- Microsoft Windows adapts as its business importance declines
For Microsoft, Windows is no longer a core business so much as a complement to the company's other offerings.
- Amazon's quarterly profit more than doubles; shares soar
NEW YORK (AP) — Amazon's first-quarter profit more than doubled from a year ago, fueled by the growth of online shopping and the cloud-computing service it provides to businesses and government agencies.
- Amazon raising price of annual Prime membership to $119
NEW YORK (AP) — Amazon is raising the price of its annual Prime membership fee to $119 a year, up 20 percent from $99.
- Nintendo taps new president; profit improves on Switch sales
TOKYO (AP) — Nintendo Co. reported solid sales and profit for the fiscal fourth quarter, powered by brisk demand for its Switch machines. The company also announced Thursday that it will be getting a new president.
- Tons of legal marijuana leave regulators awash in data
SALEM, Ore. (AP) — To the beat of electronic dance music, men and women inside a slate-gray building harvested marijuana plants festooned with radio-frequency identification tags. In another room, an employee entered the tag numbers into a government database.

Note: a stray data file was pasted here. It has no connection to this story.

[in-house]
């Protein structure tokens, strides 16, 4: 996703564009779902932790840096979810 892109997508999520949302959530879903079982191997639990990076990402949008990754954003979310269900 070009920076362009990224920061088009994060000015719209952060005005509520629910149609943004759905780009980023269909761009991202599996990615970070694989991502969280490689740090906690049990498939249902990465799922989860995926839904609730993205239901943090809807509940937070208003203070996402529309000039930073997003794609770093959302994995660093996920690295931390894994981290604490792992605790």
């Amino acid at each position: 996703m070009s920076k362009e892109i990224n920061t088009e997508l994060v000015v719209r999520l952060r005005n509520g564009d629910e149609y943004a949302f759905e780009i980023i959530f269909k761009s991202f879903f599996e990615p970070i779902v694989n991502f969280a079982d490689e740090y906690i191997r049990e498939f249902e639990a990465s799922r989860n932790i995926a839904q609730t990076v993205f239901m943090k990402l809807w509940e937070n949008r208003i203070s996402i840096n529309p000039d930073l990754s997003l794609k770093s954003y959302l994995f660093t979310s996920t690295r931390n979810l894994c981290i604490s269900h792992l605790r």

- Facebook advertisers shrug off its privacy scandal
SAN FRANCISCO (AP) — Facebook's troubles with Russian election meddlers , "fake news " and misused data have dominated headlines globally.
- UK lawmakers call on Zuckerberg to appear before them
LONDON (AP) — The U.K. parliament's media committee demanded Facebook CEO Mark Zuckerberg appear before the panel after lawmakers said the senior executive who testified Thursday failed to fully answer their questions about the data protection scandal that has engulfed the company.
- How Comcast is trying to change the cable game
NEW YORK (AP) — If you can't beat them, join them. Comcast is trying to refigure the traditional cable bundle, adding services like Netflix to its subscription packages and offering internet-only TV streaming.
- Poll: Younger Americans less apt to use unique passwords
The number of online accounts compromised by hackers is now in the trillions — enough, perhaps, to make even technophobes think hard about the security of their passwords. Indeed, many are — especially older Americans, a new survey shows.
- Twitter is profitable again in 1Q, Wall Street not impressed
NEW YORK (AP) — Twitter has remained largely outside of the crosshairs of Congress over the privacy issues that have tripped up Facebook, but it continues to face its own, unique challenges.
AP Top Technology News